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Iran tells Europe to take a 'realistic approach' to Mahsa Amini protests

Iran is preparing for another day of unrest today, as demonstrators are expected to take to the streets in large numbers.

IRAN HAS CALLED on the European Union to adopt a “realistic approach” regarding the protests over Mahsa Amini’s death as the bloc prepares to impose new sanctions on the Islamic republic.

Earlier this week, agreed to level new sanctions on the Islamic republic over the “crackdown” during a month of demonstrations over Amini’s death. The move is due to be endorsed at the bloc’s foreign ministers’ meeting in Luxembourg on Monday.

“We recommend that Europeans look at the issue with a realistic approach,” Iranian Foreign Minister Hossein Amir-Abdollahian told EU foreign policy chief Josep Borrell in a phone call yesterday.

In a separate statement, Amir-Abdollahian said: “Who would believe that the death of one girl is so important to Westerners?”

“If it is so, what did they do regarding the hundreds of thousands of martyrs and deaths in Iraq, Afghanistan, Syria and Lebanon?” he added.


Iran has been rocked by protests since Amini’s death on 16 September, three days after she was arrested by morality police in Tehran for allegedly violating the country’s strict dress code for women.

The street violence has led to dozens of deaths, mostly among protestors but also members of the security forces, while hundreds have been arrested.

The country is preparing for another day of unrest today, as demonstrators are expected to take to the streets in large numbers, despite cuts to the internet being reported.

Online monitor NetBlocks today reported a “new major disruption to internet traffic in #Iran” from around 10:00 am (07.30am Irish time).

Despite blocked access to the internet, including platforms like Instagram and WhatsApp, activists issued an online appeal for a huge turnout for protests today under the catchcry “The beginning of the end!”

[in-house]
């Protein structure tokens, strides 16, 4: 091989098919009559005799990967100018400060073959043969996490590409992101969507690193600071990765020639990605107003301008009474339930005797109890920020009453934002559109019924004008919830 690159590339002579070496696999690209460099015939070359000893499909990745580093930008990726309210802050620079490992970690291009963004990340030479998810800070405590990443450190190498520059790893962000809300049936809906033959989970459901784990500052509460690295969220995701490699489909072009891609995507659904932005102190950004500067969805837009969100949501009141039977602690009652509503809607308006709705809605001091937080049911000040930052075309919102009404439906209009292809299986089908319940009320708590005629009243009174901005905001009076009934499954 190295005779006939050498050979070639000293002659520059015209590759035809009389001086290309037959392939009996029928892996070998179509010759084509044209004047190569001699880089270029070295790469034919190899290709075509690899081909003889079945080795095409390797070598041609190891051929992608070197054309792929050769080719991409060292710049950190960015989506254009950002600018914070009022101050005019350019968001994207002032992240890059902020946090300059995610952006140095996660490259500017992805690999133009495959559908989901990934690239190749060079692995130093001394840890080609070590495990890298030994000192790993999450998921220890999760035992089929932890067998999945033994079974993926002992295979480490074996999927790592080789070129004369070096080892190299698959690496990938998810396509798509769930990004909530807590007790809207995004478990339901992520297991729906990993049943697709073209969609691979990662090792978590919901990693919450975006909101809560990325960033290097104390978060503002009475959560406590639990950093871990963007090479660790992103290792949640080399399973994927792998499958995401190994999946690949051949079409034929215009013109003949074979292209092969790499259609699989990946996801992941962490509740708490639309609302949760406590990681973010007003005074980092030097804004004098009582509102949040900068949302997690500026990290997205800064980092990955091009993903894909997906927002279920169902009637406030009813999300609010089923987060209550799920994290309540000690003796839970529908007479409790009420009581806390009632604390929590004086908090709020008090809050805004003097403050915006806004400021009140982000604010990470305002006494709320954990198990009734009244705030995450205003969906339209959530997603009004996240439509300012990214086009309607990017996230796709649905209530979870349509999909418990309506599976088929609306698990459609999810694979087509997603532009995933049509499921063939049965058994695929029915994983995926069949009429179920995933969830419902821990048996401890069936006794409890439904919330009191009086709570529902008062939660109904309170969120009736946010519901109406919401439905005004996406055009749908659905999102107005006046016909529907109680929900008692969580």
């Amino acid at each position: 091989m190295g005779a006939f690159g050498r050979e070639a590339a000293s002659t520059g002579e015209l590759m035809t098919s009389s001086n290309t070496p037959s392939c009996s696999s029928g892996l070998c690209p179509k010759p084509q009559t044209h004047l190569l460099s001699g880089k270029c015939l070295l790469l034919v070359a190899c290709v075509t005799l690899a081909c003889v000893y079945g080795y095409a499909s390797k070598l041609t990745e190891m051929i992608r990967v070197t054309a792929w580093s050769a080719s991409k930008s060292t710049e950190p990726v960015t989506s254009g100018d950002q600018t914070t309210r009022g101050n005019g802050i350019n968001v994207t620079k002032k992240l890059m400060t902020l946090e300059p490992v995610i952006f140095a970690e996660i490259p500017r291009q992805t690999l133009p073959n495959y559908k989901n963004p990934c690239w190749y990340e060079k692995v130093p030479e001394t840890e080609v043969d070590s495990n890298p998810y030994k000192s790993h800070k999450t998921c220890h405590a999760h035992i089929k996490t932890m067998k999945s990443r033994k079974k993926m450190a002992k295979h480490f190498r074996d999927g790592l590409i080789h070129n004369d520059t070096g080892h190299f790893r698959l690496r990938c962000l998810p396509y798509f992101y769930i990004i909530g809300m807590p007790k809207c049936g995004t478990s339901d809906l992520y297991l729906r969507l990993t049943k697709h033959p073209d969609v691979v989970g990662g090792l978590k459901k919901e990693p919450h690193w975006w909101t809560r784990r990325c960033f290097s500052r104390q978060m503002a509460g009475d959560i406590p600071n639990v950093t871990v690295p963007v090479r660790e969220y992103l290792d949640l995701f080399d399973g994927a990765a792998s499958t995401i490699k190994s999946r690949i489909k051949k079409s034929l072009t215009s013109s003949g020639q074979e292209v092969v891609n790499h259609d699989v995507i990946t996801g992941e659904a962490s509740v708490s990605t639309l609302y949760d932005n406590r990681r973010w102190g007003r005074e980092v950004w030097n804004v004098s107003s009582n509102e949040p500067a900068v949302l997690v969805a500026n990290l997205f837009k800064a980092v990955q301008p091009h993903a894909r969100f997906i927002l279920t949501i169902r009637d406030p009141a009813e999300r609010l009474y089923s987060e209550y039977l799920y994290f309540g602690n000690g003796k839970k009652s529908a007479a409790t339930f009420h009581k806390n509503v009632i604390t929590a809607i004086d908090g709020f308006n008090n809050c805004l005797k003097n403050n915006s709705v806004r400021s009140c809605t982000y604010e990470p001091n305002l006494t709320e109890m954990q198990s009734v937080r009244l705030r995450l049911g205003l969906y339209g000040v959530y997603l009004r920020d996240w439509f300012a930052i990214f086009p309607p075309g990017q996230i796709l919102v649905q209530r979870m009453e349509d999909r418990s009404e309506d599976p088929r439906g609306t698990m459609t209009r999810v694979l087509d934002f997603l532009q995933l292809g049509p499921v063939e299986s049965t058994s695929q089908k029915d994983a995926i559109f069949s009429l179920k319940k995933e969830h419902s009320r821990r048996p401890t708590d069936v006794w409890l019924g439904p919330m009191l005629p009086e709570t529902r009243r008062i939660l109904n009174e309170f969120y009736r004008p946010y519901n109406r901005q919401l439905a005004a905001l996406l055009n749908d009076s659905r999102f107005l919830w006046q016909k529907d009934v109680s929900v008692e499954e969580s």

They have called on people across Iran to show up at spots where the security forces are not present and to chant “Death to the dictator” – a reference to Iran’s supreme leader Ayatollah Ali Khamenei.

 In response to the call for fresh protests, one of Iran’s main revolutionary bodies, the Islamic Development Coordination Council, has urged people to “express their revolutionary anger against sedition and rioters”.

Biden’s support

The women-led protests have won support from the US president.

“I want you to know that we stand with the citizens, the brave women of Iran,” Joe Biden said late last night.

“It stunned me what it awakened in Iran. It awakened something that I don’t think will be quieted for a long, long time,” he said.

At least 108 people have been killed in the Amini protests, and at least 93 more have died in separate clashes in Zahedan, capital of the southeastern province of Sistan-Baluchestan, according to Oslo-based group Iran Human Rights.

The unrest has continued despite what Amnesty International called an “unrelenting brutal crackdown” that included an “all-out attack on child protesters” – leading to the deaths of at least 23 minors.

 “Anchor of stability”

In this phone call to Jospeh Borrell, Iran’s Foreign Minister Hossein Amir-Abdollahian said that Iran was not “the land of velvet or colour coups”, in reference to Western-backed protest movements in Europe and elsewhere.

“Iran is the anchor of lasting stability and security in the region,” he added, according to a ministry statement earlier today. 

Borrell meanwhile stressed that “people in Iran have the right to peaceful protest and to defend fundamental rights”.

“Violent repression must stop immediately. Protesters must be released,” he wrote on Twitter yesterday, adding that “internet access and accountability are needed”.

Iranian officials have previously criticised Western “hypocrisy” over the issue of human rights.

“It is not right that in Europe, the most violent confrontation with riots is a good and acceptable act, but the same act within the legal framework in Iran is considered repression,” Amir-Abdollahian told Borrell.

The United States, Canada and Britain have already imposed sanctions on Iranian officials and entities over the protests.

Tehran has warned of tit-for-tat measures if the EU makes a similar move.

– © AFP 2022

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